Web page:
Warren Buffet's optimistic view of the US economy appears to be shared by the leaders of companies like Microsoft and General Electric. However, Buffet's right-hand-man Charlie Munger is not as optimistic, and insists that the job market will remain lousy for an extended period. See the following post from The Street.
The back and forth market conditions we have been forced to deal with in 2010 has weighed on the sentiment of many investors and market commentators, causing them to question the strength of the U.S. and global economic recovery.
Despite doubts emanating from many corners of both Wall Street and Main Street, there are still a number of reputable individuals from the business world who do not seem to share these concerns.
This week, Warren Buffett took to the stage at the Montana Economic Development Summit to express his views regarding the future of the U.S. economy.
The Oracle of Omaha, who has been a proponent for the nation's strength throughout these troubling times, did not veer from his bullish stance. Rather, he insisted that, despite concerns, the U.S. was not in any way heading towards a double-dip recession. In fact, pointing to factors such as hiring and lending, the octogenarian expects the U.S. to return stronger than ever.
Buffett was not alone in painting a rosy picture for the U.S. economy. Microsoft(MSFT) CEO Steve Balmer and General Electric(GE) chairman Jeff Immelt, who were also present at the summit, were optimistic about the economy, pointing to forecasted strength in both the technology and industrial sectors of the U.S.
While the optimism emanating from Buffett, Balmer, and Immelt may have provided some with an injection of confidence, other Wall Street notables remain unimpressed.
This week, doomsayer Nouriel Roubini was once again in the spotlight, laying out his own beliefs for the future of the U.S. economy. The New York University professor, who has earned the nickname Doctor Doom for his consistently bearish forecasts, insisted that the second half of 2010 will be worse that the second quarter.
Earlier this summer, Roubini made headlines when he announced that the likelihood of seeing a double dip was greater than 40%.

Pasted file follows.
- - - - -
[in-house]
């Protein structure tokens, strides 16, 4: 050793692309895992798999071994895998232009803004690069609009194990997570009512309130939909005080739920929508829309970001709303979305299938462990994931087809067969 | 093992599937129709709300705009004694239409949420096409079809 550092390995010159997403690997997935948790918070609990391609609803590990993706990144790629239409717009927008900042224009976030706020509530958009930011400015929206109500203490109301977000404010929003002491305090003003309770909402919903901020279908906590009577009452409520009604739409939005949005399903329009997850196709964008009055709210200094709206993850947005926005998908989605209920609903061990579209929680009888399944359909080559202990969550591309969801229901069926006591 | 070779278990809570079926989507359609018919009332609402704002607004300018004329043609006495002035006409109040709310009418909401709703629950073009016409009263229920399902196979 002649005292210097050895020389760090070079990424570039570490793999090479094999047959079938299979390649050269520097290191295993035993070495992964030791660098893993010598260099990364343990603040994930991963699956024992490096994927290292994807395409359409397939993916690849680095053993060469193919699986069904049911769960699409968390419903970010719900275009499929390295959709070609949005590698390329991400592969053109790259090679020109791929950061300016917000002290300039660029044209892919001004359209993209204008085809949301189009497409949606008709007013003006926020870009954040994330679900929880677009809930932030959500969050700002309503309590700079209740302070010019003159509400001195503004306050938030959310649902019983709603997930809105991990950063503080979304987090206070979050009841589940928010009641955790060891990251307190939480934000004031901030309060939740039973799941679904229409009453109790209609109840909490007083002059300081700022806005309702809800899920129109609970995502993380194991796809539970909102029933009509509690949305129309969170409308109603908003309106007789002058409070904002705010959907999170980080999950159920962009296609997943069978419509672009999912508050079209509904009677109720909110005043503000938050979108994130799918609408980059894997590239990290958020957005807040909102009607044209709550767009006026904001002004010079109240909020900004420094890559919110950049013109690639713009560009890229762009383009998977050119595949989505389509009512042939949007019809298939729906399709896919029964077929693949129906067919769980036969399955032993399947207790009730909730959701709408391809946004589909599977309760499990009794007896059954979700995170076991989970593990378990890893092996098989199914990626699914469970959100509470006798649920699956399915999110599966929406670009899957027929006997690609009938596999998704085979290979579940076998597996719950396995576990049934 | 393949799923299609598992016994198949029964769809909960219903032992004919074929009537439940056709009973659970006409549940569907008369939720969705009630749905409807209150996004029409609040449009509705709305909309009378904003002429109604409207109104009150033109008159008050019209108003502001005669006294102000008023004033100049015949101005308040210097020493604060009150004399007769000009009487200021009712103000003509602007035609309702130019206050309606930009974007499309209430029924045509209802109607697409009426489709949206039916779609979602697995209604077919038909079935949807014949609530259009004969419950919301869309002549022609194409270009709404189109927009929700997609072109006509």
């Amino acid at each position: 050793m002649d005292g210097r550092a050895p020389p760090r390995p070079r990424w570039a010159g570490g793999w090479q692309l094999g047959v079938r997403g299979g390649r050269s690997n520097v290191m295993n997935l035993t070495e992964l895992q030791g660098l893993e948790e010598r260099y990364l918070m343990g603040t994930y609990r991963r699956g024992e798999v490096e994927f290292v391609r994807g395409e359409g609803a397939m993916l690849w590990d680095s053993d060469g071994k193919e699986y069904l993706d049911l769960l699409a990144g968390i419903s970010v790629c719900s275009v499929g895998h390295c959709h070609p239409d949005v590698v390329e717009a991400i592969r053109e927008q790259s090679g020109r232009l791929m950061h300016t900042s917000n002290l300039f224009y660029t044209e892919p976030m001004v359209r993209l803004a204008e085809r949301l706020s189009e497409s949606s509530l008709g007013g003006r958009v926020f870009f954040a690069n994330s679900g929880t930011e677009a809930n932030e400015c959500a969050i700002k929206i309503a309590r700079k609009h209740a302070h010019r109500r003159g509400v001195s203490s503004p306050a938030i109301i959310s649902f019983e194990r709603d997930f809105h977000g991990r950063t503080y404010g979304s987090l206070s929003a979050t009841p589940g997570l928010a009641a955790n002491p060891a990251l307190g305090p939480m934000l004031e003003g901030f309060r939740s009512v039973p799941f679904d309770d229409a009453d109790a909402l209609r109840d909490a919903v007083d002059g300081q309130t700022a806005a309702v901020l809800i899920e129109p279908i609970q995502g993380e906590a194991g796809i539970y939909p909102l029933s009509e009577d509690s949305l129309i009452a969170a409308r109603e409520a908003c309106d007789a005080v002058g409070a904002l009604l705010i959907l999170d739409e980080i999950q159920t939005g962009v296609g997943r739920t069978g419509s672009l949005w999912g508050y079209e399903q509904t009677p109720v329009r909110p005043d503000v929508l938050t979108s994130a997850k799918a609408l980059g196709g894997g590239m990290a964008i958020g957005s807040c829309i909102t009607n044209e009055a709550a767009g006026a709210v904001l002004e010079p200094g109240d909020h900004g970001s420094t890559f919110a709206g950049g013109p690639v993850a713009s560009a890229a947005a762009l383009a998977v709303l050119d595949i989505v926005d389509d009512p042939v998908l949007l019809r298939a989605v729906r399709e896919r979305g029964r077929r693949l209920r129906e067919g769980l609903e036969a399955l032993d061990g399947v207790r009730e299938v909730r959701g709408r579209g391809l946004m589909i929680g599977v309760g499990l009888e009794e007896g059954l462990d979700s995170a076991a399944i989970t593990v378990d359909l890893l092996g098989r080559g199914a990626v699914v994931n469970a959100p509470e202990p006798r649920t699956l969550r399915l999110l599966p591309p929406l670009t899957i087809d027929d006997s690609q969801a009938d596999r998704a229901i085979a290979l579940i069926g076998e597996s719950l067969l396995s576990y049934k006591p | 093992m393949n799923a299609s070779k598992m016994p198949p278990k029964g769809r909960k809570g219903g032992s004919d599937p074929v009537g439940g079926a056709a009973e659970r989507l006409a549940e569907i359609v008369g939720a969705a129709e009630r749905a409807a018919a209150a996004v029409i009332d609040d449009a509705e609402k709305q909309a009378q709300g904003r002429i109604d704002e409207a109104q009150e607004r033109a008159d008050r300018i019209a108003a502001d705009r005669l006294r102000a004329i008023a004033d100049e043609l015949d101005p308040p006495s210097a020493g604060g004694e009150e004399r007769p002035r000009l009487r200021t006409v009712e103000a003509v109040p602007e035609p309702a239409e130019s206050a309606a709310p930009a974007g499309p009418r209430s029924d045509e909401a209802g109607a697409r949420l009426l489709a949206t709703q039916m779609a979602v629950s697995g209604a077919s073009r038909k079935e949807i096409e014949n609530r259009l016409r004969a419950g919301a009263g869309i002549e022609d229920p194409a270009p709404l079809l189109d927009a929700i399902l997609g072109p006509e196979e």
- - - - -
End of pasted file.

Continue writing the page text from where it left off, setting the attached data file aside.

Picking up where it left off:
Interestingly, this week another less than optimistic voice could be heard coming from Buffett's own bullpen. Speaking at the University of Michigan, Charlie Munger, Buffett's right-hand man, offered his own stormy outlook.
The Berkshire Hathaway(BRK.A) vice chairman and Wesco Financial(WSC) CEO shared his own views of the economy and the outlook was far less positive than the one from Buffett.
Pointing to the job market, Munger insisted that the outlook was "lousy," and would remain so for an extended time period. Looking at specific sectors of the economy such as commercial real estate, he explained that there was, "more pain to come." Overall, it appeared as though he sees a rough road ahead.
Like Buffett, this is not the first time Munger has expressed concerns for the future of the U.S. economy. In a piece titled, "Basically, It's Over," written for Slate.com early in 2010, Munger presented his pessimistic vision for the U.S. in parable form. The story focuses on Basicland, which is ultimately transformed into Sorrowland as a result of high taxes, increased government spending, and gambling at casino banks.
The line appears to be drawn at Berkshire Hathaway and it will be interesting to see whose forecast proves more accurate. Who do you agree with more, Buffett or Munger? Feel free to leave a comment below.
This post has been republished from The Street, an investment news and analysis site.